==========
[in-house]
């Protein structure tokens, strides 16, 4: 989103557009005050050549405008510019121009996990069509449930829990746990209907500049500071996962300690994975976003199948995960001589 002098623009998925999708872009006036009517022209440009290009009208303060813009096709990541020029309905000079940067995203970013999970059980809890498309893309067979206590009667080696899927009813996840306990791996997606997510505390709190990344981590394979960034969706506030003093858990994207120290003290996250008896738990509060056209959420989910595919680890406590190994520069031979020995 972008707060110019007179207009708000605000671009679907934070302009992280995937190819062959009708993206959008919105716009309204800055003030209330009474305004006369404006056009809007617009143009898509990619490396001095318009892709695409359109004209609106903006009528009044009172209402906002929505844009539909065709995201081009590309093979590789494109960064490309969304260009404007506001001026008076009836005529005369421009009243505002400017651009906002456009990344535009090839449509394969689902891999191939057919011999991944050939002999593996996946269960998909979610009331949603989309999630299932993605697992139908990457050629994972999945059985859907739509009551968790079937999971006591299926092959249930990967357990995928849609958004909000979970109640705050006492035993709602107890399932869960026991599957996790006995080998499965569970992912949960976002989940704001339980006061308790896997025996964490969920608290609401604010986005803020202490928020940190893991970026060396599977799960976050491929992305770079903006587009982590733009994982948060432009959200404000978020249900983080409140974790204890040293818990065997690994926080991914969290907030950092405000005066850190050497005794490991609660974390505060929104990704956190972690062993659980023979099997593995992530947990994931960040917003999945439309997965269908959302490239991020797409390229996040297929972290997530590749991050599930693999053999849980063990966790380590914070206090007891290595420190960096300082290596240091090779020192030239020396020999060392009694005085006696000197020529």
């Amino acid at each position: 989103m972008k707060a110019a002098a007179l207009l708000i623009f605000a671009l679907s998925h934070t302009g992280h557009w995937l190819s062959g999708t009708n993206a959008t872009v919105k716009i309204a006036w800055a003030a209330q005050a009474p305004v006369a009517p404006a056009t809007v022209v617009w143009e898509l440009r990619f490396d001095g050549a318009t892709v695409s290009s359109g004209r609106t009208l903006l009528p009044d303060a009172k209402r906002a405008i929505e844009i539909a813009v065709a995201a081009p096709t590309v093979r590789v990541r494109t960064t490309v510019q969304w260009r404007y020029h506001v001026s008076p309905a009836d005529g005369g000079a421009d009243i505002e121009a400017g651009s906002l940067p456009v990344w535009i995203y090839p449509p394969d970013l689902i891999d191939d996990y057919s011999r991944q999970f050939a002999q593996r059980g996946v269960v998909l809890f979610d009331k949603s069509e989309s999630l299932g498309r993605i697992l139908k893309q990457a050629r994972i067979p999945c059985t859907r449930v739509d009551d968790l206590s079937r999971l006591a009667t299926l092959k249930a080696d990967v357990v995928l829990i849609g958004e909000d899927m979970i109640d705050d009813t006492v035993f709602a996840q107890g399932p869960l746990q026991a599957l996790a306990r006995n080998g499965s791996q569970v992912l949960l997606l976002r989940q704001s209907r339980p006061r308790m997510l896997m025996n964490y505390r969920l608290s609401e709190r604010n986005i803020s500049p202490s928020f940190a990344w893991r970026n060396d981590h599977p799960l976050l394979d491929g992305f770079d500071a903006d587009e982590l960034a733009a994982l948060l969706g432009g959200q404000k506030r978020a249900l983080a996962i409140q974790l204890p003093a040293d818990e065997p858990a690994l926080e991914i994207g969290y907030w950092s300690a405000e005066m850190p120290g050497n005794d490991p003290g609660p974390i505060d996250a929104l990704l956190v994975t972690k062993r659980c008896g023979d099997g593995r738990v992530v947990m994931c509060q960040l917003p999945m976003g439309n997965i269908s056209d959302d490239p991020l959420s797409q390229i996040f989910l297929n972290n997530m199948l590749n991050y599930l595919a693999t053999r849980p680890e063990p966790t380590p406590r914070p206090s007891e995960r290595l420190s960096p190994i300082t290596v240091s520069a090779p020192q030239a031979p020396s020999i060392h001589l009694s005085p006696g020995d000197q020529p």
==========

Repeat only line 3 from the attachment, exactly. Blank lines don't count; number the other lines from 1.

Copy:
């Amino acid at each position: 989103m972008k707060a110019a002098a007179l207009l708000i623009f605000a671009l679907s998925h934070t302009g992280h557009w995937l190819s062959g999708t009708n993206a959008t872009v919105k716009i309204a006036w800055a003030a209330q005050a009474p305004v006369a009517p404006a056009t809007v022209v617009w143009e898509l440009r990619f490396d001095g050549a318009t892709v695409s290009s359109g004209r609106t009208l903006l009528p009044d303060a009172k209402r906002a405008i929505e844009i539909a813009v065709a995201a081009p096709t590309v093979r590789v990541r494109t960064t490309v510019q969304w260009r404007y020029h506001v001026s008076p309905a009836d005529g005369g000079a421009d009243i505002e121009a400017g651009s906002l940067p456009v990344w535009i995203y090839p449509p394969d970013l689902i891999d191939d996990y057919s011999r991944q999970f050939a002999q593996r059980g996946v269960v998909l809890f979610d009331k949603s069509e989309s999630l299932g498309r993605i697992l139908k893309q990457a050629r994972i067979p999945c059985t859907r449930v739509d009551d968790l206590s079937r999971l006591a009667t299926l092959k249930a080696d990967v357990v995928l829990i849609g958004e909000d899927m979970i109640d705050d009813t006492v035993f709602a996840q107890g399932p869960l746990q026991a599957l996790a306990r006995n080998g499965s791996q569970v992912l949960l997606l976002r989940q704001s209907r339980p006061r308790m997510l896997m025996n964490y505390r969920l608290s609401e709190r604010n986005i803020s500049p202490s928020f940190a990344w893991r970026n060396d981590h599977p799960l976050l394979d491929g992305f770079d500071a903006d587009e982590l960034a733009a994982l948060l969706g432009g959200q404000k506030r978020a249900l983080a996962i409140q974790l204890p003093a040293d818990e065997p858990a690994l926080e991914i994207g969290y907030w950092s300690a405000e005066m850190p120290g050497n005794d490991p003290g609660p974390i505060d996250a929104l990704l956190v994975t972690k062993r659980c008896g023979d099997g593995r738990v992530v947990m994931c509060q960040l917003p999945m976003g439309n997965i269908s056209d959302d490239p991020l959420s797409q390229i996040f989910l297929n972290n997530m199948l590749n991050y599930l595919a693999t053999r849980p680890e063990p966790t380590p406590r914070p206090s007891e995960r290595l420190s960096p190994i300082t290596v240091s520069a090779p020192q030239a031979p020396s020999i060392h001589l009694s005085p006696g020995d000197q020529p």